[INDIE RAUCOUS] Charles Waring doesn't appreciate the suggestion that his band, Milk Music, is living in the past. He'll admit the group is big on honoring its heroes—which, from the sound of its upcoming debut LP, includes every aggressive, squalling guitar band of the 1980s' indie-rock underground—but he's quick to add that ultimately the goal is "to do our own thing." That's probably true. But speaking to the 28-year-old guitarist, it also wouldn't be surprising to discover the band was recently rescued from the basement of a defunct college radio station where it's been trapped since about 1986.
"I don't have a computer," Waring says over the phone from Milk Music's home base in Olympia, Wash., in a tone that suggests he finds such technology to be a bourgeois extravagance. "I mean, we know how to use computers, we're not dummies. We're definitely living in our own time. But all that light and numbers and information, that's supposed to represent your mortal body. That doesn't make sense."
So maybe Milk Music isn't living in the past. It definitely trades in it, though. In 2010, the band put out Beyond Living, an EP of mossy, melodic riffs and open-throated yowling from singer Alex Coxen, conjuring the spirits of bygone Pacific Northwest forebears from the Wipers to Nirvana. True to a bunch of punks leery of the Internet, the quartet didn't make a push to promote the record online. Up until last year, it didn't even have a website. But the band's music stimulated too many long-dormant rock-critic pleasure centers to remain undiscovered. Pitchfork eventually picked up on it, then Spin and The New York Times, and soon, it was all "Dinosaur Jr. Junior" this and "Hüsker Dü" that—fairly obvious comparisons, but ones that irked musicians drawing from a much deeper well of music history.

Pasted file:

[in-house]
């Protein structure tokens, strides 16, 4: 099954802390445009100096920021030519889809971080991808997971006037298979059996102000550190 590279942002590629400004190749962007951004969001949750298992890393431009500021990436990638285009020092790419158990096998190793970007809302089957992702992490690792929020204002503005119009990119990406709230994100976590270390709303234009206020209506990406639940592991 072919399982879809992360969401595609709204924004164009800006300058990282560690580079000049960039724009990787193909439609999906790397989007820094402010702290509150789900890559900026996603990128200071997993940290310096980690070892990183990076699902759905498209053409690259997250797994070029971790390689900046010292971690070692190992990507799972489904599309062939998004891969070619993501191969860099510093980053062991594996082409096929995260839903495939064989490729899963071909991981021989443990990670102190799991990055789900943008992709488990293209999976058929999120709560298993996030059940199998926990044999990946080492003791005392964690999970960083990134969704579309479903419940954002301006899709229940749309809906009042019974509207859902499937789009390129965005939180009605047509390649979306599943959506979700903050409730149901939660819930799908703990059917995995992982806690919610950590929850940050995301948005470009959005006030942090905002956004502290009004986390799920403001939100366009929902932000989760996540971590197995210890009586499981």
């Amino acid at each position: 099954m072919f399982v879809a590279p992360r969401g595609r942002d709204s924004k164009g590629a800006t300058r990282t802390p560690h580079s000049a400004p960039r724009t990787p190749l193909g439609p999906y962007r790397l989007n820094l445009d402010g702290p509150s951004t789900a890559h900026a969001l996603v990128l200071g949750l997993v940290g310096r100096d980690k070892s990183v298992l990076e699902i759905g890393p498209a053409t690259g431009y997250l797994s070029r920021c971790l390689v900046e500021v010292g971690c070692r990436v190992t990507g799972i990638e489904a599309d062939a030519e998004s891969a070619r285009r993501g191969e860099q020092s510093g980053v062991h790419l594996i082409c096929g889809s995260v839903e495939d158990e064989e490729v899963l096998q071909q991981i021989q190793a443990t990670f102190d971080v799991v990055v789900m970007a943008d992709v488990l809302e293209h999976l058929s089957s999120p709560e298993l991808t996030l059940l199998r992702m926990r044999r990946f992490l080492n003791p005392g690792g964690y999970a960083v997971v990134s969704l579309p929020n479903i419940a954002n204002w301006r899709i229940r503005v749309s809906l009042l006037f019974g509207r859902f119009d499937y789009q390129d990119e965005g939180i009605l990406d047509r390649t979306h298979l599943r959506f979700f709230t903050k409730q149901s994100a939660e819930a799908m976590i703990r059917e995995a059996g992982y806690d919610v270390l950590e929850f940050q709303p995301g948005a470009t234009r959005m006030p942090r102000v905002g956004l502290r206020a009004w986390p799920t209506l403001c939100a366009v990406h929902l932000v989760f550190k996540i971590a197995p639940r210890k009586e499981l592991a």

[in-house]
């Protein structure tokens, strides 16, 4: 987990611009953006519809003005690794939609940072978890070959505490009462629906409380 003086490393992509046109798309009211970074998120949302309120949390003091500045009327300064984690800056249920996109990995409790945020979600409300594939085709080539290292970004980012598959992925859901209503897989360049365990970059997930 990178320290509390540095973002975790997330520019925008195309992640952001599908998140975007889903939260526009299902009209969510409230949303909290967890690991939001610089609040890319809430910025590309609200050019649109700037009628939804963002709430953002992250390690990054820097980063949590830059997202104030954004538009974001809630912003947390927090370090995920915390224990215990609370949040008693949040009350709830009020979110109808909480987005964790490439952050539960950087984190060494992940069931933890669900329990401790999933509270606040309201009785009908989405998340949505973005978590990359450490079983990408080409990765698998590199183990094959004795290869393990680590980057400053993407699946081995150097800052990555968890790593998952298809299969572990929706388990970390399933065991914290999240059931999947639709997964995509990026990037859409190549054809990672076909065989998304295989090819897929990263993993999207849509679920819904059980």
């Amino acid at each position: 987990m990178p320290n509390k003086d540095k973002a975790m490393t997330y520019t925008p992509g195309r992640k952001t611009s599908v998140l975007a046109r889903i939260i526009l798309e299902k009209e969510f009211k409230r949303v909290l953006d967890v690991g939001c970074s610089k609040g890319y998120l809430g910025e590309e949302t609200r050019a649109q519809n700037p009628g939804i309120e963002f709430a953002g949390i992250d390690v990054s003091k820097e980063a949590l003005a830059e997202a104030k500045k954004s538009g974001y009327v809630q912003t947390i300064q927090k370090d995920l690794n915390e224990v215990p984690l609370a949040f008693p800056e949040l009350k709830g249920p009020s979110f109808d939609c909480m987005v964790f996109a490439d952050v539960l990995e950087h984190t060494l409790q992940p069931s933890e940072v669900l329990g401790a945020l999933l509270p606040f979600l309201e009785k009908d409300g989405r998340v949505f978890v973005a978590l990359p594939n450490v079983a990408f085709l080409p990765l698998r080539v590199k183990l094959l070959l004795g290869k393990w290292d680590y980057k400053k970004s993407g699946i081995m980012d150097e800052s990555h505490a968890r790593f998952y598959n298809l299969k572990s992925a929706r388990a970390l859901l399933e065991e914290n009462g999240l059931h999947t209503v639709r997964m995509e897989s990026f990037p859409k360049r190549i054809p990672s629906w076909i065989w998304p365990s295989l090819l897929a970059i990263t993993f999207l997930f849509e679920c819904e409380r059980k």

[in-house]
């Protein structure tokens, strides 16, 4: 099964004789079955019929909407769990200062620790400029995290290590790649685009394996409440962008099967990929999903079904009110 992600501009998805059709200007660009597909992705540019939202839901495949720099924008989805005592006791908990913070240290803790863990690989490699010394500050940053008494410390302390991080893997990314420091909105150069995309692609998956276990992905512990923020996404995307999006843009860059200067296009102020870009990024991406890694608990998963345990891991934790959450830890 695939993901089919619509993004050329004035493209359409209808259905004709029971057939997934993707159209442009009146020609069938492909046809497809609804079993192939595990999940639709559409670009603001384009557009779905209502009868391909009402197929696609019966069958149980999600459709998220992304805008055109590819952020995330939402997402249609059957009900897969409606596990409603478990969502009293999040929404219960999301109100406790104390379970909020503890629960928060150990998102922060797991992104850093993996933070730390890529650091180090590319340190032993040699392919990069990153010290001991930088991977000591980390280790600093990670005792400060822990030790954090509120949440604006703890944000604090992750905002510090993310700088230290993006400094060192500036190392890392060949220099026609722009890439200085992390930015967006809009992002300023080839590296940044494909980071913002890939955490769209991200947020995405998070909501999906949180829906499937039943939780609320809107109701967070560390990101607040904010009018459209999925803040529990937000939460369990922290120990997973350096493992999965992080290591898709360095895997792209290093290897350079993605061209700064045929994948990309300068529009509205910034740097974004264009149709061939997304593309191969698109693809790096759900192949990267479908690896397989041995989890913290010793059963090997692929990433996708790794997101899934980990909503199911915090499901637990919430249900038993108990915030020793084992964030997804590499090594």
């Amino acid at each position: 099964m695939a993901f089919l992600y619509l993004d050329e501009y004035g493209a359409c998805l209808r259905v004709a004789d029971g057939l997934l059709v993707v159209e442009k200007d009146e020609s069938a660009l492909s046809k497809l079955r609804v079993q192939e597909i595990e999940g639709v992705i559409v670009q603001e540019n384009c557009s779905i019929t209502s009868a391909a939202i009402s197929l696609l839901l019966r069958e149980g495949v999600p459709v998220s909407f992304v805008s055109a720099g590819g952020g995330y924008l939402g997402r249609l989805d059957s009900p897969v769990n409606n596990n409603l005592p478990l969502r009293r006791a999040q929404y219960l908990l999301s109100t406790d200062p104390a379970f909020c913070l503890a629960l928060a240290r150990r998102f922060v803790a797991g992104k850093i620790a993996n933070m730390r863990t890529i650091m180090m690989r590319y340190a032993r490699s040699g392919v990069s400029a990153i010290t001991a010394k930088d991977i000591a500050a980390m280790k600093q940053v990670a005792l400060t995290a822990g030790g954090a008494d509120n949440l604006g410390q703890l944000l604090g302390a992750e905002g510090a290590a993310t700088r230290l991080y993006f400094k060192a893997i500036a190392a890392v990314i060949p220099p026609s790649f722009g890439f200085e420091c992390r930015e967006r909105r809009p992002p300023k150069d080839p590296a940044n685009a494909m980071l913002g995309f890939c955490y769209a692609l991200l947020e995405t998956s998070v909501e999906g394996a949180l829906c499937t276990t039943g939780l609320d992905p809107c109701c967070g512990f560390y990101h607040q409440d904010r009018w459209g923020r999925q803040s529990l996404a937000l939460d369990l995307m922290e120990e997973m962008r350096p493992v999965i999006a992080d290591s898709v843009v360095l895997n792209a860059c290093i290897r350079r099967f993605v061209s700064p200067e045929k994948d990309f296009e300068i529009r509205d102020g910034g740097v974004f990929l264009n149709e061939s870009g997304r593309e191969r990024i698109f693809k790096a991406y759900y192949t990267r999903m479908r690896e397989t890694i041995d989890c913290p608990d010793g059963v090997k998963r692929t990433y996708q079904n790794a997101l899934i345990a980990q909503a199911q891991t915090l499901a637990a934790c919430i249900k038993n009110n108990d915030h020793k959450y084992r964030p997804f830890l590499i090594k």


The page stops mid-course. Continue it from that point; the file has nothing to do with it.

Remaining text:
"It's not fun to hear people compare you to someone you're not intending to sound like," Waring says. "When I think of bands I want to sound like, I'm thinking of the Beatles or something, like everybody else."
In an effort to express itself more clearly, for its first full-length, Cruise Your Illusion—no Guns N' Roses pun intended, though Waring is a card-carrying member of the GNR fan club, and he's got the complimentary tapestry to prove it—the band laid off the noise a bit, allowing its wide panoply of influences, from Neil Young to Kate Bush, to rise out of the fuzz. It'd seem like the group, once willfully oblivious to the mechanisms of digital-age hype, allowed outside chatter to affect its sound, but Waring insists the evolution happened organically. "Alex wants to write really sincere songs in a time where no one's really writing sincere songs," he says. "And if they're not going to be able to hear that over the [distortion pedal], we're going to turn it down a little bit."
The result, Waring says, is a record that plays "like a dream," one that works heard as a whole or in parts, and which isn't beholden to any particular time or place—except, perhaps, right now.
"If anything, this is Milk Music's time," Waring says. "Milk Music's time is not the '80s or the '90s hardcore scene. This is when we're coming out with our best shit. Everything we have to say is in our songs—and we turn up the vocals really loud on this record so you can hear it."
SEE IT: Milk Music plays Star Theater, 13 NW 6th Ave., with Gun Outfit and Bath Party, on Monday, March 18. 9 pm. $8. 21+.